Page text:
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ROCHESTER — When Karen Milton walked into an art studio 40 years ago, she noticed a large, round stained-glass window on display and immediately fell in love with it. She asked the owner how much it cost. The answer was $3,000. And how much did it cost to make — $300.

“I’m thinking, ‘I need to be in this business because I would be rich,’” Milton said. “Doesn’t happen that way. So much time and work into it.”

So Milton jumped head-first into stained-glass artwork and has been at it ever since. Though she never got rich off it, she still loves creating new pieces and teaching others how to build their own.

After selling her work privately and taking commissions, she began teaching classes in 1983. When she broke her ankle and could no longer work a normal job, her husband suggested she just open her workshop to the public. So 12 years ago, Milton opened Karen’s Stained Glass and has been going strong ever since.

When she opened her workshop to the public, she began stockpiling supplies and her shop is now filled to the brim, wall-to-wall with both her completed works and various supplies. There is colored glass, grinders, pattern paper, soldering irons, glass cutters and many other materials. A separate room in the back is the kiln room, which holds four kilns, all of varying sizes.

She can hold classes of up to eight people at a time currently. Her classes run Tuesday, Wednesday, Thursday from 10 a.m. to 3 p.m. Tuesday night from 5:30 p.m. to 8:30 p.m. Thursday night from 6 p.m. to 9 p.m. She does hold infrequent Monday classes but not many on Fridays or Saturdays.

Nearly all of her upcoming classes are booked at the moment. Thursday nights are the only ones she has openings for at this time. Some of her pupils have been coming to her classes for up to 10 years. She even teaches evening classes through Centralia College, a program she’s run for 13 years now, where students visit her workshops and learn the basics of creating stained-glass artwork.

“I called them and said, ‘Somebody told me you’re looking for a stained-glass teacher?’” Milton said. “They didn’t even come out and ask me qualifications or anything. They said, ‘Sure. We’ll start signing up people.’ It’s fun. I get a lot of people from the college.”

Milton certainly did have the qualifications. She worked at a stained-glass studio in Tacoma for over 18 years, creating all the commissioned work for the business. She also taught classes up there, even at Joint Base Lewis-McChord, working six days a week for the studio and teaching classes three of those nights.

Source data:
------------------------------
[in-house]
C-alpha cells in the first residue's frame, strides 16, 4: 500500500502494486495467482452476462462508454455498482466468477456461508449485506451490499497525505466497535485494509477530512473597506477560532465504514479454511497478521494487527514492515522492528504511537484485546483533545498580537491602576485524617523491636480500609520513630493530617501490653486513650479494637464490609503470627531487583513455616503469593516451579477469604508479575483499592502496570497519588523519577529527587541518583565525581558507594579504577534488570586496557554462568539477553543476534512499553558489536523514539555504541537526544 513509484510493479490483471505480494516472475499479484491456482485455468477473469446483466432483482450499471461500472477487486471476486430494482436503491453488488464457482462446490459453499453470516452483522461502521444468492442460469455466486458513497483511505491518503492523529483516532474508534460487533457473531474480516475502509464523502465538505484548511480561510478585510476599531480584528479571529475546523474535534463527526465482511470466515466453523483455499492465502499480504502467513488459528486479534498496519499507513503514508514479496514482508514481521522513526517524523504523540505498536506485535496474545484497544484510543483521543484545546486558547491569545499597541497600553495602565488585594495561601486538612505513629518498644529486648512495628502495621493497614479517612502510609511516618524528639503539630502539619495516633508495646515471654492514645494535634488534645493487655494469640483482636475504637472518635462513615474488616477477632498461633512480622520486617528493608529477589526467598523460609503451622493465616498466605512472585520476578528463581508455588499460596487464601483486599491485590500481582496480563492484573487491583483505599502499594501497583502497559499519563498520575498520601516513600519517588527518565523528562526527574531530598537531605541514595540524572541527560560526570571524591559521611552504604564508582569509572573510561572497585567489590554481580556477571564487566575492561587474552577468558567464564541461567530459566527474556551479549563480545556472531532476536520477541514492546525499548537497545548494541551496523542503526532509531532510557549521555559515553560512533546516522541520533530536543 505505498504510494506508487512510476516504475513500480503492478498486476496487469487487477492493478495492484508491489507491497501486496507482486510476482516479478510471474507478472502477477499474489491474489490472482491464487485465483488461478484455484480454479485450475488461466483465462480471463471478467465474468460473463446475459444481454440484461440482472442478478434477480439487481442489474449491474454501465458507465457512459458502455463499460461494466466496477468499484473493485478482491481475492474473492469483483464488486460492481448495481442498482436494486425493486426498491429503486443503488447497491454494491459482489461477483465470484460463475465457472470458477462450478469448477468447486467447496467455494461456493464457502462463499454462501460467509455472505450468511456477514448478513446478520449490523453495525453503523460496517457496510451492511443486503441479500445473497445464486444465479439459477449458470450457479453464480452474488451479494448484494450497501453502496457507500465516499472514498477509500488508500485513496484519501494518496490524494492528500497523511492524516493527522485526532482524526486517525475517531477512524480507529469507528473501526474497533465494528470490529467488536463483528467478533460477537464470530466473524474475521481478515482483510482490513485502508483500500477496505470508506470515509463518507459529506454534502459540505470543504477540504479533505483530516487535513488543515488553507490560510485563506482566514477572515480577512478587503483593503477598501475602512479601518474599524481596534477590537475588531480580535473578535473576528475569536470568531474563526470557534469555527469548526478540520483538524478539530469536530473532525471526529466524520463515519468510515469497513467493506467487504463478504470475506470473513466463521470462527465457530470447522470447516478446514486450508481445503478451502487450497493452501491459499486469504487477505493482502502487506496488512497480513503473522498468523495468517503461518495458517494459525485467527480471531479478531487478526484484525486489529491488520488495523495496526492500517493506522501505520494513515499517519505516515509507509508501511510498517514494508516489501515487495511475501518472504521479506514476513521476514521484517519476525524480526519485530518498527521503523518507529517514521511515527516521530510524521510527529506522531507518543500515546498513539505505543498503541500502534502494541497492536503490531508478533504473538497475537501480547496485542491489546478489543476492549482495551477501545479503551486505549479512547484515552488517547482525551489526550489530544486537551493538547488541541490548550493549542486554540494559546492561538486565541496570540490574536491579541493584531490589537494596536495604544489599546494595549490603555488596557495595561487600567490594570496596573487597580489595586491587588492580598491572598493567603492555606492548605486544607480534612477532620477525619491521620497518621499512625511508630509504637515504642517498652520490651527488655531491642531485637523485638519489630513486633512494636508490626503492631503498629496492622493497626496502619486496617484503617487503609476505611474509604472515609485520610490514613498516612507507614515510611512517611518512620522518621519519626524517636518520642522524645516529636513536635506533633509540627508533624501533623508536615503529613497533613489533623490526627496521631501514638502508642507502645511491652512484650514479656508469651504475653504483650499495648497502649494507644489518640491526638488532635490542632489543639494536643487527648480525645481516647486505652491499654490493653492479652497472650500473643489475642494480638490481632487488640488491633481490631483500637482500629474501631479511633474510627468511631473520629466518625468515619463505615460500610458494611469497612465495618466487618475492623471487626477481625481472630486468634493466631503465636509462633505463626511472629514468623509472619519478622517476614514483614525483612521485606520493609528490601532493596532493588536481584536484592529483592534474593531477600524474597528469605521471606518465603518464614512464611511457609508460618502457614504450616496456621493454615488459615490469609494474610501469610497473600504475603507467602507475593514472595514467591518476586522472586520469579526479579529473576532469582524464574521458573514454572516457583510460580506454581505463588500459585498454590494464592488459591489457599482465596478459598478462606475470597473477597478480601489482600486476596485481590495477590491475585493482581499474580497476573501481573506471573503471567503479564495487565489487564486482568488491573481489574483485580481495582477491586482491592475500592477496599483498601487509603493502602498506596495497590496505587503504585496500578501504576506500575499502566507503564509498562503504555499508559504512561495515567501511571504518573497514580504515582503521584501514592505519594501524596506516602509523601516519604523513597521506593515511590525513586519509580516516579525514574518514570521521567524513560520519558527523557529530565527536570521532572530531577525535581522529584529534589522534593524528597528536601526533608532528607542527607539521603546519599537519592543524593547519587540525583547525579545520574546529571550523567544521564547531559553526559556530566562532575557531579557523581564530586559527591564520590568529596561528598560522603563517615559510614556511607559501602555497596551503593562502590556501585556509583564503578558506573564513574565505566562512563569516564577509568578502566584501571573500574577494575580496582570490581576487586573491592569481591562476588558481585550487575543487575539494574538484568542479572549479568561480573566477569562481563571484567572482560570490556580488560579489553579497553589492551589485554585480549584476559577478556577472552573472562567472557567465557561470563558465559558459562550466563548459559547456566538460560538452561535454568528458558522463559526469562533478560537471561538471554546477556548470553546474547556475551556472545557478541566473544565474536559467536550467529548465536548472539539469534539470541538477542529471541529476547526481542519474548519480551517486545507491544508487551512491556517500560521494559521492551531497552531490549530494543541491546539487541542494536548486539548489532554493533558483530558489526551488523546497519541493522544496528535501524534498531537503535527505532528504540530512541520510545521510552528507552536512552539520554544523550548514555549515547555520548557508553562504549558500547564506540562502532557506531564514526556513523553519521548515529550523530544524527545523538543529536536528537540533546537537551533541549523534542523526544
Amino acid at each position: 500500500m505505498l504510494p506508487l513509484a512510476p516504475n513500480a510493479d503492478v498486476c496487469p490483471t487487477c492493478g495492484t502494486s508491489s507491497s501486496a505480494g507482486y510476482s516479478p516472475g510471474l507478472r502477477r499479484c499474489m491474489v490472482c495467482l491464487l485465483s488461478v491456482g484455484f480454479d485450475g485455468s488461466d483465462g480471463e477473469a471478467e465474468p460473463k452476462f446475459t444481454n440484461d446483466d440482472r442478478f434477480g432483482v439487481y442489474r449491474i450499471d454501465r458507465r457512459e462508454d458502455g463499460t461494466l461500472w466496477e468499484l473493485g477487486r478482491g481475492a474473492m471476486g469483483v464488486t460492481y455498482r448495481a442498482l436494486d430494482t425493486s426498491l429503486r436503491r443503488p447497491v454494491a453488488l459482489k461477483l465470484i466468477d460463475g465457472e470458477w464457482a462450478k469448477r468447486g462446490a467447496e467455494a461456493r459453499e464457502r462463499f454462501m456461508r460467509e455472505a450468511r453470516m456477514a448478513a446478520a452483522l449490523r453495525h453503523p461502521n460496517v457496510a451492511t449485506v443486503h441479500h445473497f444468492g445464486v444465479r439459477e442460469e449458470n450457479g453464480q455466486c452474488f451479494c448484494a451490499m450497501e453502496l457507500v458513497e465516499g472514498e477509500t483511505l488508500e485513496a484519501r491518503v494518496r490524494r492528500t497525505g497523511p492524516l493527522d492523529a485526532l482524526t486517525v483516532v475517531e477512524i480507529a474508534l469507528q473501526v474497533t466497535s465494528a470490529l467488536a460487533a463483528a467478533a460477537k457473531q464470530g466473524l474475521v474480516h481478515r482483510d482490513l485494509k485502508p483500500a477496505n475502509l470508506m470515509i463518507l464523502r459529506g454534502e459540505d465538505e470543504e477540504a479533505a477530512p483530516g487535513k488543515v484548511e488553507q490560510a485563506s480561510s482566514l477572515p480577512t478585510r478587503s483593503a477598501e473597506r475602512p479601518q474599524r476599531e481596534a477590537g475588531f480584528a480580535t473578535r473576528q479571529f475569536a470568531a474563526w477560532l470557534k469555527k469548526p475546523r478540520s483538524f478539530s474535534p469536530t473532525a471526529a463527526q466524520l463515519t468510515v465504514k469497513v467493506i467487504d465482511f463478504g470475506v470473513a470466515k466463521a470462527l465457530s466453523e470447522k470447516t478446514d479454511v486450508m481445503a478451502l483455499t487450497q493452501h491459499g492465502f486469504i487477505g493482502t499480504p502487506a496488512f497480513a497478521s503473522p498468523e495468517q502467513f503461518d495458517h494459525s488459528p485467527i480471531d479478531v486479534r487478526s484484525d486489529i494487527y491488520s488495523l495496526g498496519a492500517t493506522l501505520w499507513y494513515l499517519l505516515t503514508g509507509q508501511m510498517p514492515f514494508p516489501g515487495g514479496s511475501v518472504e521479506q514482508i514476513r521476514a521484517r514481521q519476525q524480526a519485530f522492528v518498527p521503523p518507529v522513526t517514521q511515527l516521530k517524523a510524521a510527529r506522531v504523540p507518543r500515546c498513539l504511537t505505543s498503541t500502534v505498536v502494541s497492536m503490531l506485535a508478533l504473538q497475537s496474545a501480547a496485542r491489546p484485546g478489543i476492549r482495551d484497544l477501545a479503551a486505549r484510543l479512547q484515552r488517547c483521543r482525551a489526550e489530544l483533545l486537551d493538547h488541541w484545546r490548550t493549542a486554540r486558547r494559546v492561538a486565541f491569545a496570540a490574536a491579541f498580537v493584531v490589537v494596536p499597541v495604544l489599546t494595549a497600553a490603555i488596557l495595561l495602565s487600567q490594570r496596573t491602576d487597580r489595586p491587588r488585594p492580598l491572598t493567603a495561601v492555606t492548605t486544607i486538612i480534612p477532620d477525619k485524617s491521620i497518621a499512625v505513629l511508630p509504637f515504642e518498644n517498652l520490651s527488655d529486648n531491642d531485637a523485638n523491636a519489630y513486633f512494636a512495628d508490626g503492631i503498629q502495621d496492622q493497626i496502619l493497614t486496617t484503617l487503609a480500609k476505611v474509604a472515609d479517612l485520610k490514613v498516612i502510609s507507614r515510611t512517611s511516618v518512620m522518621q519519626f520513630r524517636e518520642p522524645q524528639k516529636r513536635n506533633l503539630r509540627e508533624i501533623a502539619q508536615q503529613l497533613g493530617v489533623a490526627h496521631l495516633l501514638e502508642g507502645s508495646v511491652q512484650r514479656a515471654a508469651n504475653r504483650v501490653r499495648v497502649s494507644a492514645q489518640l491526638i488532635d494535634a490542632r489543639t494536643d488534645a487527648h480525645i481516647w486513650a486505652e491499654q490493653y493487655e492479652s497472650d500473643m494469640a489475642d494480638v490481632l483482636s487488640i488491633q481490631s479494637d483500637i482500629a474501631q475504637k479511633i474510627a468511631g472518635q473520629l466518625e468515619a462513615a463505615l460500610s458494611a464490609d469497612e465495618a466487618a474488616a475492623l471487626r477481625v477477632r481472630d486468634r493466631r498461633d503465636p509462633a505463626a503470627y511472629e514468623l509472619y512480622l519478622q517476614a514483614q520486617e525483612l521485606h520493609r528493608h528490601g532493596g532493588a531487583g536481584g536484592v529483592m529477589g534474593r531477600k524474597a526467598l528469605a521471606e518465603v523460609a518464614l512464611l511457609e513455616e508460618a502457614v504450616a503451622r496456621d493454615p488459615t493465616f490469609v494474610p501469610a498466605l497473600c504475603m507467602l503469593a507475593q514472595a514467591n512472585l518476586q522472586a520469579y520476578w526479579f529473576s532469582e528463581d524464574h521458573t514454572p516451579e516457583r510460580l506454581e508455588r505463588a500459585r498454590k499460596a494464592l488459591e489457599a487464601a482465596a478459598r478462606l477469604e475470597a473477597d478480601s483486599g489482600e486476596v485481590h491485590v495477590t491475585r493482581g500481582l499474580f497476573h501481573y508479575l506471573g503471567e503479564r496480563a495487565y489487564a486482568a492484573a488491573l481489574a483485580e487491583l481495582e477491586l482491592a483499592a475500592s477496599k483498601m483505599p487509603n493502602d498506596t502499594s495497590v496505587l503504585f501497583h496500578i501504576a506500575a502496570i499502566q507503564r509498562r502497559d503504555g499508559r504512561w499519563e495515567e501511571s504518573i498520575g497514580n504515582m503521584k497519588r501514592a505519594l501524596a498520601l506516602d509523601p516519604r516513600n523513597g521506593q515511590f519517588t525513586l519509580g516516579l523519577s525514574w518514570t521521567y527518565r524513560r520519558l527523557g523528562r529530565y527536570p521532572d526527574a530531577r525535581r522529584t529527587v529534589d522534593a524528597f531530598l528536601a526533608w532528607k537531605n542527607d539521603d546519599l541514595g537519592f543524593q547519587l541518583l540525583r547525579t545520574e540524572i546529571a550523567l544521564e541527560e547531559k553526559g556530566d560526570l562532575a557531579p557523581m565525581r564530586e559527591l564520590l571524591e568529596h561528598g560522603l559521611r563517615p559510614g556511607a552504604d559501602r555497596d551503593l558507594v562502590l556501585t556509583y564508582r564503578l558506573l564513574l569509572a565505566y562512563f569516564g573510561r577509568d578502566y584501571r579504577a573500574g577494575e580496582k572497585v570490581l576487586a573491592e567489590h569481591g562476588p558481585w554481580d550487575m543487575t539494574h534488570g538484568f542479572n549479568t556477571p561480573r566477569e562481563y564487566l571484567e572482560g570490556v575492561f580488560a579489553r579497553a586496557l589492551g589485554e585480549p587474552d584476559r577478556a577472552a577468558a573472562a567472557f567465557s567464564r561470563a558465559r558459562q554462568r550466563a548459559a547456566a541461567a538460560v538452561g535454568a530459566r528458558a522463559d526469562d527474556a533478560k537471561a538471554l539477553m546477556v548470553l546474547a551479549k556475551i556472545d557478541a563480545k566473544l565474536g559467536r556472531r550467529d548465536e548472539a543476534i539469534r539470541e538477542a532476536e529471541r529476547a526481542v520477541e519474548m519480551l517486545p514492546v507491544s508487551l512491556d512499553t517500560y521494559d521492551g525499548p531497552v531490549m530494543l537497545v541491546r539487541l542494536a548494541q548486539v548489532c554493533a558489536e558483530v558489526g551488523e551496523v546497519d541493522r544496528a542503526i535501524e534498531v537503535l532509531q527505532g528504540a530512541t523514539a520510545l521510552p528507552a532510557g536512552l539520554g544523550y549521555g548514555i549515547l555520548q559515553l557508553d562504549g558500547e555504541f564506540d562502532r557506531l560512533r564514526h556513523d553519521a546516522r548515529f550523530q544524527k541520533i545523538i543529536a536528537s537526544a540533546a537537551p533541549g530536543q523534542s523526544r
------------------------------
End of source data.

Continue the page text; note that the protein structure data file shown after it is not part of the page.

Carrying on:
The first type she begins teaching newcomers is leaded stained-glass panels. She has over 100 patterns for people to choose from. Lead allows for the ability to hide little mistakes, as opposed to copper foil, another popular method. After students have completed a lead project, they can either do lead again to perfect the craft or jump to foil or fusing.

Milton used to bring her artwork to shows and sell them. Now she’s gotten too busy and doesn’t really have an avenue to sell them. She still does commission work and a lot of repairs. Some pieces on display in her workshop are for sale, noted by a price tag, and anything without one is used for demonstrations.

A timeframe to construct a piece varies wildly and depends on a lot of factors. If a customer came in and had a pattern copied out of a book and asked to have it built, she could have it ready pretty quickly. If she has to come up with the design on her own, there’s the back and forth or checking with the customer to see if it’s what they are wanting, and could take some time.

“It can take anywhere from a month to months to do a decent piece,” Milton said. 

What keeps her going after four decades of honing her craft is the variety and newness each project offers. No two pieces she creates are ever the same.

“I wouldn’t like any job where I was doing the same thing or cutting the same pattern every time,” Milton said. “And I like that my students challenge me. They’re always saying, ‘Did you see this new tool?’ And some of them get better than me. They get to where they know almost everything I know.”


Reporter Eric Trent can be reached at etrent@chronline.com. Visit chronline.com/business for more coverage of local businesses.